Busting the arts

Economic stupidity or state censorship?  

The Harper Government, sweater-vests and John Lennon songs notwithstanding, doesn’t like the arts. It made serious cuts to the creative community back in 2008 and then did some fancy accounting to make it look as though it hadn’t. Now it has cut all federal funding to SummerWorks, an important theatre festival in Toronto.

If you say that government should not be in the business of funding the arts, perhaps you’ve been looking at Sun TV too long and have gone blind to the facts. The facts are that the arts have been shown to give governments more bang for their buck than any other industry, including oil and gas. Government investment in sports is kaput by the time an athlete reaches 35. But, at that age, writers and artists and performers are just hitting their stride. The arts pump some 80 billion dollars into the GDP and is the most efficient industry in creating jobs.

One measure of that is how efficiently the theatre community can mount a major festival in Toronto. The federal government’s contribution to the festival was a measly $46,000 – a drop in its bucket of deficit, but a fifth of Summerworks’ budget.

After last year’s SummerWorks, Mr Harper spoke out against a play he didn’t see but didn’t like anyway: “Homegrown.” It glorified terrorism he said. I saw the play and it did no such thing. But it did raise some troubling questions about Canada’s Anti-Terrorism Act and the government’s Orwellian “Security Certificates.”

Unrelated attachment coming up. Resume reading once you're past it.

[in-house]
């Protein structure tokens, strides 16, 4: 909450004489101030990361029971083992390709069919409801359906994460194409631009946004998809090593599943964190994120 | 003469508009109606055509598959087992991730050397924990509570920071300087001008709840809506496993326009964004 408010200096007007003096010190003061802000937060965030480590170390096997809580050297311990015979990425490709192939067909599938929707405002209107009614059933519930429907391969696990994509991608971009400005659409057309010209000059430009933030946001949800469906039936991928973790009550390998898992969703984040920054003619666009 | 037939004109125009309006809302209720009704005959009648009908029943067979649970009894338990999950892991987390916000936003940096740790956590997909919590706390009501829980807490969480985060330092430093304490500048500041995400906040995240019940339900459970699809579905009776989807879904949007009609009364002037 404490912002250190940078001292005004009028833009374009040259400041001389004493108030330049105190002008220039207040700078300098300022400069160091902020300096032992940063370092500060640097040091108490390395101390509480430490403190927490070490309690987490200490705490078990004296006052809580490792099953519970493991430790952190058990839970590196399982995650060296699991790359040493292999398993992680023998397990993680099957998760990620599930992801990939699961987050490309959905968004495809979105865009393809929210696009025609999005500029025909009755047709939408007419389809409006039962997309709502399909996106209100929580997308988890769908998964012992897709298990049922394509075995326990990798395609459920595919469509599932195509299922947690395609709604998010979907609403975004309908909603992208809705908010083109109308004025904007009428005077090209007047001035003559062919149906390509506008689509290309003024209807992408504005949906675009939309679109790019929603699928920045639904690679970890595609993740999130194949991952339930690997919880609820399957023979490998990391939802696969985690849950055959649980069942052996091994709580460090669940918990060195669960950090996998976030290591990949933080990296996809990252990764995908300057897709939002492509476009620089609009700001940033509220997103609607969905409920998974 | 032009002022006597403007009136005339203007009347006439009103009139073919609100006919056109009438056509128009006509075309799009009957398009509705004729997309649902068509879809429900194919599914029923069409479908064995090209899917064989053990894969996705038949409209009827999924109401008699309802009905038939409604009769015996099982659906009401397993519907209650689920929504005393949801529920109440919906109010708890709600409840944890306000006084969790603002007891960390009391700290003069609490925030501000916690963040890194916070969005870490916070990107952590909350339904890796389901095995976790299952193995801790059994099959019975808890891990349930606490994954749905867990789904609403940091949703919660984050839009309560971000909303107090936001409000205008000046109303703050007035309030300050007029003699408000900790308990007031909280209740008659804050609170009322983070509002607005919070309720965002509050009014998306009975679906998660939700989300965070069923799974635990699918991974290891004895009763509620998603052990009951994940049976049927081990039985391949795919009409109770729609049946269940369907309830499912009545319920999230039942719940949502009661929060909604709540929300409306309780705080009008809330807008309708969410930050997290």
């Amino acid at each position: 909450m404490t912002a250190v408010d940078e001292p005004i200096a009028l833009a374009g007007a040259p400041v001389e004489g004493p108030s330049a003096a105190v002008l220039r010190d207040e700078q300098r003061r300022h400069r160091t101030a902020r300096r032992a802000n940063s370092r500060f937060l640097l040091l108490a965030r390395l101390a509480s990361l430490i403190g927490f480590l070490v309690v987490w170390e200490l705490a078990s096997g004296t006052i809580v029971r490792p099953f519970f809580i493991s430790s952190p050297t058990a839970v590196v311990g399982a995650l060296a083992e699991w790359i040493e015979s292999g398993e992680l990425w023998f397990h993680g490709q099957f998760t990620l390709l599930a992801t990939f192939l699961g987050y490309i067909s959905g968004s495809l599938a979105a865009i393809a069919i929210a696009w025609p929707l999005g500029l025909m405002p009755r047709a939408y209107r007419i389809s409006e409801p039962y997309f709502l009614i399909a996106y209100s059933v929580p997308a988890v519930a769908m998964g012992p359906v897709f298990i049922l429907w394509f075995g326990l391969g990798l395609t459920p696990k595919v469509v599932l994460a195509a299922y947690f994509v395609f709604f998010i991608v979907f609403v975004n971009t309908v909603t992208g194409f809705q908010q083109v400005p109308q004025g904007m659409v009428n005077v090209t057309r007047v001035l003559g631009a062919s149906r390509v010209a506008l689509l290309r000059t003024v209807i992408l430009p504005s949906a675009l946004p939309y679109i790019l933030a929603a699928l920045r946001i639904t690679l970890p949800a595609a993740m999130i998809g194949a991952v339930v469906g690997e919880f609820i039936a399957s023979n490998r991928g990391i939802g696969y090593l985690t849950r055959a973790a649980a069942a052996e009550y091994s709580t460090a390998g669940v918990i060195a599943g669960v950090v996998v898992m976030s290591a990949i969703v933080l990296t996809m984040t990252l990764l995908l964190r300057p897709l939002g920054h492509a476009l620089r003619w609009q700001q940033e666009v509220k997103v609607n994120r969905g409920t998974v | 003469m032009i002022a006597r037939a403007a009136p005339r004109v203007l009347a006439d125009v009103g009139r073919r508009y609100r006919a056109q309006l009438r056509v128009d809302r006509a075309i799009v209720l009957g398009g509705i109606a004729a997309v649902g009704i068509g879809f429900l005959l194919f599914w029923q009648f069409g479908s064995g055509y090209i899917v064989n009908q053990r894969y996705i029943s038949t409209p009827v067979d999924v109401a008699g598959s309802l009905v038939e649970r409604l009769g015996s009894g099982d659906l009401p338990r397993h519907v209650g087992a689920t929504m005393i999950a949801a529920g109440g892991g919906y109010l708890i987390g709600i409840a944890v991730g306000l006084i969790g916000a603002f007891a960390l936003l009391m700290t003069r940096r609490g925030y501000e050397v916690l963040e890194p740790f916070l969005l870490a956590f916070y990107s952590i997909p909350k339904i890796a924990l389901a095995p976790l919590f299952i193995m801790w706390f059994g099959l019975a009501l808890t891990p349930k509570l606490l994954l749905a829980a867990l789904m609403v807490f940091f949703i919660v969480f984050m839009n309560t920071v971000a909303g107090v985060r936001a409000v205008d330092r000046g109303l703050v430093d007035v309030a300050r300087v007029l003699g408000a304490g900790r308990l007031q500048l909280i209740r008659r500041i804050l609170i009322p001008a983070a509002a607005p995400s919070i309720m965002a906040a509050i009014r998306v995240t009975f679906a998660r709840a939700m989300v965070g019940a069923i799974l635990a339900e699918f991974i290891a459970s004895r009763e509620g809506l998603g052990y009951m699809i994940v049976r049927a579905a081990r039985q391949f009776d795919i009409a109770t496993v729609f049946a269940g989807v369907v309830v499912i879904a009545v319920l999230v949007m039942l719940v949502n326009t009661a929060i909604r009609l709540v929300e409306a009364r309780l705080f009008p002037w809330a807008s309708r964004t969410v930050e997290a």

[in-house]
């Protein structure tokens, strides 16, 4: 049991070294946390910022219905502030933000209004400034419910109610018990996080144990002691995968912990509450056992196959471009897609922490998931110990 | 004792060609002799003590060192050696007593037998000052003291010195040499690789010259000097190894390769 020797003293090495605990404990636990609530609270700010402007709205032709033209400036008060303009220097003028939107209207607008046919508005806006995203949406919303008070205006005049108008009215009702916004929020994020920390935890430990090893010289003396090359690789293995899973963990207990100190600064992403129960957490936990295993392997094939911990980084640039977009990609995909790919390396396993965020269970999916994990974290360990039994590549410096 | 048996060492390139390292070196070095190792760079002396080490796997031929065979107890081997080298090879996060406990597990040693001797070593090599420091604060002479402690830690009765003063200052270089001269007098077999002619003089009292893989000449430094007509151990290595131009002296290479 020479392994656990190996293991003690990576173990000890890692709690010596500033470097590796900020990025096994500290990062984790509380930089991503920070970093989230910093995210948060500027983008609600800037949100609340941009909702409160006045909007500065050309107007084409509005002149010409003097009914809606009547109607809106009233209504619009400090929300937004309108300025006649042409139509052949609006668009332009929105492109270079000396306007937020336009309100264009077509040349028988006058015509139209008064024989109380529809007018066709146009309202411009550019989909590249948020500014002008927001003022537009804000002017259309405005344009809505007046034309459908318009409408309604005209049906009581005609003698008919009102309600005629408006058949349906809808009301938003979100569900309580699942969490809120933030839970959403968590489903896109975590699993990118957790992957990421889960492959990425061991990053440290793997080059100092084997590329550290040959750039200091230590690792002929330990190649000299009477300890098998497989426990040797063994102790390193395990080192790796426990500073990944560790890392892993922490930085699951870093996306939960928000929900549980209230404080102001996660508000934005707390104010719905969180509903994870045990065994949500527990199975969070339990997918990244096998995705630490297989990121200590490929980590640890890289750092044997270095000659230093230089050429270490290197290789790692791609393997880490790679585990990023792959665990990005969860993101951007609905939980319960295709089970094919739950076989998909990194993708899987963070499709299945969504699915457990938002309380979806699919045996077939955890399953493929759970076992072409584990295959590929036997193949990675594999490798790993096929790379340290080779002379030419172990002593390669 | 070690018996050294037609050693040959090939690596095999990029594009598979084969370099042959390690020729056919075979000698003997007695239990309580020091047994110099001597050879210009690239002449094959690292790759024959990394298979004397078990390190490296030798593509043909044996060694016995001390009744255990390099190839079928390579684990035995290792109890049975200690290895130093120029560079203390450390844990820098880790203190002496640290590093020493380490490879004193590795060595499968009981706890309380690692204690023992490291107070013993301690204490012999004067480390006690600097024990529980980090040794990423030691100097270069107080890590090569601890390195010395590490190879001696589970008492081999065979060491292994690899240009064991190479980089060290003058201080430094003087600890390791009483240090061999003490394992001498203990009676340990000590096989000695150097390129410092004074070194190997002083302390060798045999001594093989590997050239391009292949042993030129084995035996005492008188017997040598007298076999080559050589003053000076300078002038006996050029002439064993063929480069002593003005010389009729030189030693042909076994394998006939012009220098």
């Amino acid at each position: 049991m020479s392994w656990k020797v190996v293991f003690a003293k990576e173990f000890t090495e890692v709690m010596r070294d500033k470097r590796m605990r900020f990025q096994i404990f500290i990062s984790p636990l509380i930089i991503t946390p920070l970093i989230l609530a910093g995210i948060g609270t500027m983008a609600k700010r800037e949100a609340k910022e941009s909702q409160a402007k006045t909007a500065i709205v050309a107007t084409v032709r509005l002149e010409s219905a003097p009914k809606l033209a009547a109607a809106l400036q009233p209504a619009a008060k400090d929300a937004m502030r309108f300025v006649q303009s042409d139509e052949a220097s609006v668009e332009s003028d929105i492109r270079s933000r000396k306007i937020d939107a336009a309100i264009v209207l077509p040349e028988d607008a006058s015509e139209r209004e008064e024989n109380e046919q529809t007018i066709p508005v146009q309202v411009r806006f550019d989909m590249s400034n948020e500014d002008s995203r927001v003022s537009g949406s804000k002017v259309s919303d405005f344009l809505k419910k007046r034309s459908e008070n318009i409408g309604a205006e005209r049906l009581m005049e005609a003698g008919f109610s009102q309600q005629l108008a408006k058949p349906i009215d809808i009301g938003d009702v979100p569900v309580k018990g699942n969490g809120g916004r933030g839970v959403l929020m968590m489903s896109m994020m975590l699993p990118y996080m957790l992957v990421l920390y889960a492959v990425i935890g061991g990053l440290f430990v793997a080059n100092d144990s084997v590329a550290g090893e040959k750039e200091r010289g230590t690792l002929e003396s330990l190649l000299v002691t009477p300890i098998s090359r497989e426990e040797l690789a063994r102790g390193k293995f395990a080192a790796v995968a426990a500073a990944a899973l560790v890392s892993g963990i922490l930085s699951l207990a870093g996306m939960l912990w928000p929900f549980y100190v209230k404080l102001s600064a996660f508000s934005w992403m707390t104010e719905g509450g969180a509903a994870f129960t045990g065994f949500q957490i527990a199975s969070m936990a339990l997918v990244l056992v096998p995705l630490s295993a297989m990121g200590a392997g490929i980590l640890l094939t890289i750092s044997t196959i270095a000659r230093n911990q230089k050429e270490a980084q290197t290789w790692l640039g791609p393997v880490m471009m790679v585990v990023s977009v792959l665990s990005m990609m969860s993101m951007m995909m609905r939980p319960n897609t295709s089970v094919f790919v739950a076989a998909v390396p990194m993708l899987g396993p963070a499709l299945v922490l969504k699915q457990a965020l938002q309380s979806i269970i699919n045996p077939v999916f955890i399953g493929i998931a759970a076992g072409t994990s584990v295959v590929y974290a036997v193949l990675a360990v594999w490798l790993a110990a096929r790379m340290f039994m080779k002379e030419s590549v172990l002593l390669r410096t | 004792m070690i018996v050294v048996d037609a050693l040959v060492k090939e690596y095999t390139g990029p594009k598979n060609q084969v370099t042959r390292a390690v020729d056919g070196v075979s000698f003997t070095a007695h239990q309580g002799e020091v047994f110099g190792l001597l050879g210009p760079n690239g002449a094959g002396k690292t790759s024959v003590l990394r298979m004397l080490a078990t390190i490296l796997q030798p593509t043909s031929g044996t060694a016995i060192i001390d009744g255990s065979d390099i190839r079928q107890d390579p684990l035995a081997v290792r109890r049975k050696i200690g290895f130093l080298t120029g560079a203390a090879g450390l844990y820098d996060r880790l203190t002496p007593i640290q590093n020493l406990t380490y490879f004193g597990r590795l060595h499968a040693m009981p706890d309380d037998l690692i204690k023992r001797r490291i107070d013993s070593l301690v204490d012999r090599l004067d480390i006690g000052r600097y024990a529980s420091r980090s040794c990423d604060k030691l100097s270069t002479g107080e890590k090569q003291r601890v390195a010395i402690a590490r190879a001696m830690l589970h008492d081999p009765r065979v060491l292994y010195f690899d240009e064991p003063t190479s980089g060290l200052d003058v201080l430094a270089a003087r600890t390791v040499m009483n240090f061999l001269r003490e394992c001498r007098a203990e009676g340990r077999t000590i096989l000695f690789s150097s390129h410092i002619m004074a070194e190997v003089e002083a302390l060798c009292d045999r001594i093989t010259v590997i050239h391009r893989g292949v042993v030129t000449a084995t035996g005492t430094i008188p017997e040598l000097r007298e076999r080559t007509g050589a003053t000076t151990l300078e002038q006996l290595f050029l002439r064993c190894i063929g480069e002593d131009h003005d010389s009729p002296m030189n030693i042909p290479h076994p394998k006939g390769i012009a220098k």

Ahh, maybe that’s why the Tories are yanking funding for the arts. To paraphrase Steven Colbert, they have, along with facts, a well-known liberal bias. If so, then it’s not only a case of economic stupidity; it’s state censorship.

© David McLaren July 12, 2011.

Steven Harper sings McCartney & Lennon's "With a little help from my friends" at an NAC gala in October 2009 (You Tube still).

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About David McLaren

David McLaren is an award-winning writer. He has worked in government and the private sector, with NGOs and First Nations in Ontario. He is currently writing from Neyaashiinigamiing on the shore of Georgian Bay and can be reached at david.mclaren@utoronto.ca. In February 2015, he won the nomination for the NDP to represent the riding of Bruce-Grey-Owen Sound in the 2015 federal election. See that page for writings during the campaign.
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